Four of the Richmond-based charity's workers were fired, according to a letter by David Siegel, head of the U.S. Department of Health and Human Services' refugee resettlement program.
The federal department is looking into the charity's actions and the role played by the United States Conference of Catholic Bishops. The conference receives $7.6 million a year in federal funds to place unaccompanied illegal immigrant children in foster care until they're reunited with relatives, sponsored, or returned to their homeland. The girl is from Guatemala but was living in Virginia when the abortion took place.
Federal law bans the use of federal money to pay for abortions with exceptions for rape, incest or threats to the life of the mother. Virginia law requires parental consent for an abortion for a girl under 18.
Commonwealth Catholic Charities serves children in the Richmond area as a subcontractor of the bishop's conference. The conference "appears to have been aware of Commonwealth Catholic Charities' actions," Siegel wrote in his April 23 letter to HHS' deputy inspector general, Timothy Menke.
In a letter nearly a week later, the conference acknowledged some responsibility for the incident and said it has revised agreements with the more than 1,700 Catholic Charities offices nationwide to explicitly bar services that contradict Catholic teachings. Catholics are strongly opposed to abortion, and it isn't clear why the organization assisted the teen.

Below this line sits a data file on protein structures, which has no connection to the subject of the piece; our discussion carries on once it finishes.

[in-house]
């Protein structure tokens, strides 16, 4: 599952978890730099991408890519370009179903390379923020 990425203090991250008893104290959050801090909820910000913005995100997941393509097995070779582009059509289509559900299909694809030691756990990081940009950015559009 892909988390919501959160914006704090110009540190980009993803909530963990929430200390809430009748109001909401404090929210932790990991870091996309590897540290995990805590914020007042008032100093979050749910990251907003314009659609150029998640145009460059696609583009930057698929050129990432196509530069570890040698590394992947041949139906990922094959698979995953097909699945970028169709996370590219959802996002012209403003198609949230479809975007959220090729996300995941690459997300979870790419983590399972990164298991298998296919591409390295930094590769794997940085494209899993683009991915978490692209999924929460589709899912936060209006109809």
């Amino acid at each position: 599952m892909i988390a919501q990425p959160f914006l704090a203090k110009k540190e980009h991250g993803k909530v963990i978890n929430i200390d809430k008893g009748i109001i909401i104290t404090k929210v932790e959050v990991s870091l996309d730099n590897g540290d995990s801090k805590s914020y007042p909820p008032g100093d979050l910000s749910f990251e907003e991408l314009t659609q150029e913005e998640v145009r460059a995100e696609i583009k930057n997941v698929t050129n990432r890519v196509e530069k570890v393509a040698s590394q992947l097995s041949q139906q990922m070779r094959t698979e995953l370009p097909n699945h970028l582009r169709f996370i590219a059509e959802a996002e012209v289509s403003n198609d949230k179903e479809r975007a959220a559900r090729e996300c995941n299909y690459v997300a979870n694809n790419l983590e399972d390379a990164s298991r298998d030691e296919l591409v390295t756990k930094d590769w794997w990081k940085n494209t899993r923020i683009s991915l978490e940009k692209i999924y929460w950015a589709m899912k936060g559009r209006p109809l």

"There were significant supervisory errors that resulted in a failure to do everything possible to avoid the abortion," said the letter, signed by Bishops Francis X. DiLorenzo of the Richmond diocese; John C. Wester of the Salt Lake City diocese; and Michael P. Driscoll of the Boise, Idaho diocese. All have some link to the youth resettlement program.
Federal officials were surprised and disappointed that the Catholic charity used funding to help a minor get an abortion, said Kenneth Wolfe, a spokesman for the Administration for Children and Families in HHS.
"That is at odds with federal policy and is a possible violation of Virginia state law, so we have referred this case to HHS' inspector general," Wolfe said in a statement. "Our agency is one that supports human life and we take that responsibility seriously."
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